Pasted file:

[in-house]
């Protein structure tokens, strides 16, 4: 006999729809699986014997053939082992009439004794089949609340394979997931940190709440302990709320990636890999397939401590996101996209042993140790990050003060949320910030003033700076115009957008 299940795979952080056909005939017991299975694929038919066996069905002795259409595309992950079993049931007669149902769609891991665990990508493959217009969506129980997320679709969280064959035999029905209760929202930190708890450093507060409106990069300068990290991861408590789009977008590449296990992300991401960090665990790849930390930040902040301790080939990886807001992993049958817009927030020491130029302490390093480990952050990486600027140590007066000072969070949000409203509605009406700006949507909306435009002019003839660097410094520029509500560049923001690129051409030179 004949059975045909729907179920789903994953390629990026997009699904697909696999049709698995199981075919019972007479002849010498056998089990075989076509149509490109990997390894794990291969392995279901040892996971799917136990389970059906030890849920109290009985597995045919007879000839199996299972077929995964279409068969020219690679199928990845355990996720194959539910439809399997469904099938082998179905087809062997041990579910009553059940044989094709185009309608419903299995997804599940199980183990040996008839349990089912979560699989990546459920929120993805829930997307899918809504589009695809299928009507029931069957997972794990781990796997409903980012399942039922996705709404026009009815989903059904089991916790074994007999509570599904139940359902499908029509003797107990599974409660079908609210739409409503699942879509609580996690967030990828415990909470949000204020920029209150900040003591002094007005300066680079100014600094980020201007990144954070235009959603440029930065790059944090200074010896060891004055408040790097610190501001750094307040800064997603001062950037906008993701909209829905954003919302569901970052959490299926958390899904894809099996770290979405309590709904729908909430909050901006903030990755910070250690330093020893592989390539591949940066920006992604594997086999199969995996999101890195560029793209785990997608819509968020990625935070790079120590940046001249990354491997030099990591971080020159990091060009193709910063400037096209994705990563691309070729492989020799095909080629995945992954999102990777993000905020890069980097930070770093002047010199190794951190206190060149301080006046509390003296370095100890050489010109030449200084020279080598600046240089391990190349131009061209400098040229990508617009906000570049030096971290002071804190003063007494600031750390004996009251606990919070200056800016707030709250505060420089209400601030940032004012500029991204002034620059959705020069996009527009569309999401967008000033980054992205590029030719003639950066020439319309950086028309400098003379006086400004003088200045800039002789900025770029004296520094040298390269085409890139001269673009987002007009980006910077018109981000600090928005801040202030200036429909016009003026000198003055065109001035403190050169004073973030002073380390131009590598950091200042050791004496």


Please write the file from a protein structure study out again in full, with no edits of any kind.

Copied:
[in-house]
């Protein structure tokens, strides 16, 4: 006999729809699986014997053939082992009439004794089949609340394979997931940190709440302990709320990636890999397939401590996101996209042993140790990050003060949320910030003033700076115009957008 299940795979952080056909005939017991299975694929038919066996069905002795259409595309992950079993049931007669149902769609891991665990990508493959217009969506129980997320679709969280064959035999029905209760929202930190708890450093507060409106990069300068990290991861408590789009977008590449296990992300991401960090665990790849930390930040902040301790080939990886807001992993049958817009927030020491130029302490390093480990952050990486600027140590007066000072969070949000409203509605009406700006949507909306435009002019003839660097410094520029509500560049923001690129051409030179 004949059975045909729907179920789903994953390629990026997009699904697909696999049709698995199981075919019972007479002849010498056998089990075989076509149509490109990997390894794990291969392995279901040892996971799917136990389970059906030890849920109290009985597995045919007879000839199996299972077929995964279409068969020219690679199928990845355990996720194959539910439809399997469904099938082998179905087809062997041990579910009553059940044989094709185009309608419903299995997804599940199980183990040996008839349990089912979560699989990546459920929120993805829930997307899918809504589009695809299928009507029931069957997972794990781990796997409903980012399942039922996705709404026009009815989903059904089991916790074994007999509570599904139940359902499908029509003797107990599974409660079908609210739409409503699942879509609580996690967030990828415990909470949000204020920029209150900040003591002094007005300066680079100014600094980020201007990144954070235009959603440029930065790059944090200074010896060891004055408040790097610190501001750094307040800064997603001062950037906008993701909209829905954003919302569901970052959490299926958390899904894809099996770290979405309590709904729908909430909050901006903030990755910070250690330093020893592989390539591949940066920006992604594997086999199969995996999101890195560029793209785990997608819509968020990625935070790079120590940046001249990354491997030099990591971080020159990091060009193709910063400037096209994705990563691309070729492989020799095909080629995945992954999102990777993000905020890069980097930070770093002047010199190794951190206190060149301080006046509390003296370095100890050489010109030449200084020279080598600046240089391990190349131009061209400098040229990508617009906000570049030096971290002071804190003063007494600031750390004996009251606990919070200056800016707030709250505060420089209400601030940032004012500029991204002034620059959705020069996009527009569309999401967008000033980054992205590029030719003639950066020439319309950086028309400098003379006086400004003088200045800039002789900025770029004296520094040298390269085409890139001269673009987002007009980006910077018109981000600090928005801040202030200036429909016009003026000198003055065109001035403190050169004073973030002073380390131009590598950091200042050791004496």